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stephsco
03-22-2015, 04:29 AM
Moved from a previous topic:

I am writing a YA set in Oregon (Portland at large), and have looked up various sites already on state-specific drunk driving laws and penalties, but am still coming up a little short on some details.

Wondering if anyone has expertise on driving violations for teens to round out my research; things such as timelines from violation to court hearing, type of hearing, additional fallout I might be overlooking. It could either be general knowledge about violations, or knowledge about Oregon (I've visited and have a few friends in the area, though writers often have more specific details!)

In my story a 15-year-old with provisional license (permit) confesses to driving her drunk sister home from a party. She crashes the car resulting in minor injuries, totaled car. In her mind, she's getting her sister out safe, even though she's not allowed to drive on her own w/o a guardian and certainly not driving another teen who is violating the law by underage drinking. I have her getting sentenced with community service and suspension of driving privileges for either 6 months to a year, meaning she can't get her license until then. Plus fines.

The twist in the story is that the confession is actually a lie; the 15-yr-old is covering for her 18-yr-old sister who actually DID drive drunk. The 18yo has a previous traffic violation, and is heading toward alcoholism; her younger sister aims to "protect" her from a harsh sentence (the story focuses a bit on their struggling relationship as sisters). The penalties from what I can find is suspension of license for a year plus fines plus mandatory drug counseling.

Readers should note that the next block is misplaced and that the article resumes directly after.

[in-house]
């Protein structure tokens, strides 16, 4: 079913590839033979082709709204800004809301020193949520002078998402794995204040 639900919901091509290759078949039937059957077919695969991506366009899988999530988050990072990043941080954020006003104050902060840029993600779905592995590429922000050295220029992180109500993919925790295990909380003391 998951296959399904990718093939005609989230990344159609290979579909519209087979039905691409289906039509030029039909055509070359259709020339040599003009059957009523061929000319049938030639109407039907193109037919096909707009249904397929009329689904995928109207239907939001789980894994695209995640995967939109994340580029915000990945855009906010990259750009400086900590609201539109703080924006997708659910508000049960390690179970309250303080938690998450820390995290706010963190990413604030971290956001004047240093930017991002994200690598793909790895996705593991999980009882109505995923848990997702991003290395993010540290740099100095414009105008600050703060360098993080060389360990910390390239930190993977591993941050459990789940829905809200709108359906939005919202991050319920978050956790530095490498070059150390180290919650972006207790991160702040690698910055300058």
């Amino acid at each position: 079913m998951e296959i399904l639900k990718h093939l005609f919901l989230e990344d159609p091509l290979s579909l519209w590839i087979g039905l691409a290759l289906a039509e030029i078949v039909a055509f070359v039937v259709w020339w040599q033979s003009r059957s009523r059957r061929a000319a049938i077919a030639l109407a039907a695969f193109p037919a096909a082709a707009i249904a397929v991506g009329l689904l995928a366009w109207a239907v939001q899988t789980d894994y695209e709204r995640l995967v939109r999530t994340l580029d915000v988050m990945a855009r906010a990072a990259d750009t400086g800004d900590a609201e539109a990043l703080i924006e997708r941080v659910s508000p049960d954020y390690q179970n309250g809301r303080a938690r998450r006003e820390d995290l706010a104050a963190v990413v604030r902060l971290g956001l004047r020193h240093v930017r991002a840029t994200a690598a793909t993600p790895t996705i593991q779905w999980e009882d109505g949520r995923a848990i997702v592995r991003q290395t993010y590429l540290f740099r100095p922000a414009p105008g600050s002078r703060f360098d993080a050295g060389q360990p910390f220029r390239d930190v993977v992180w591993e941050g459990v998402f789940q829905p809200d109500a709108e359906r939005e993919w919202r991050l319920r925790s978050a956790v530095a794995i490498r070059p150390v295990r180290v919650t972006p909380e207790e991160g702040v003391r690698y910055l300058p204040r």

I can provide more story detail if needed.

Thanks in advance!

WeaselFire
03-25-2015, 09:57 PM
There are way too many variables to give you a definitive answer. What do you actually need to happen and why is it important to the plot or character development? It sounds like the basic violation is an unlicensed teen driving on a permit. Oregon state laws will tell you exactly what the punishment is, and community service isn't even remotely in the realm for a traffic violation.

If you need community service, have her hit someone else, maybe even run from the accident. This can escalate it to a criminal charge and could result in some penalty other than a fine or loss of driving privileges. If you just need the accident and some serious penalty to make her realize she's stupid to cover for someone else, have the state revoke her permit and ban her from driving as a minor. Make it her dad's restored 1957 Corvette and she'll be banned from driving until she's 100. :)

Jeff

stephsco
03-27-2015, 04:14 AM
Thank you for your time.

jclarkdawe
03-27-2015, 05:23 AM
One thing I wanted to mention is that for traffic violations, there usually isn't a provision for different procedures from adults. You're in the same courtroom with the same legal provisions.

Even with the changes, there's not much difference. For example, DUI is usually 0.08% for someone over 21, and 0.02% for someone under 21. However, the consequences are the same.

Best of luck,

Jim Clark-Dawe

stephsco
03-27-2015, 05:44 AM
In Oregon, it's zero tolerance under 21 for alcohol violations. I've found a lot of good resources, I think I just have so much information I'm triple checking to make sure it works for the story. I probably haven't been clear with explanation, but I'm going to keep using my resources. Thanks!

Benito89
04-01-2015, 11:58 AM
I really think why Oregon and in fact whole sates implement zero alcohol limit like many countries are going to implement. Most of people who are charged with DUI, drink because they feel they havenít had enough to blow over the limit or can hire a good DUI lawyer (http://www.duilawyerlosangeles.com/) who can take care of things. I feel this will stop people driving at all if they have taken a booze.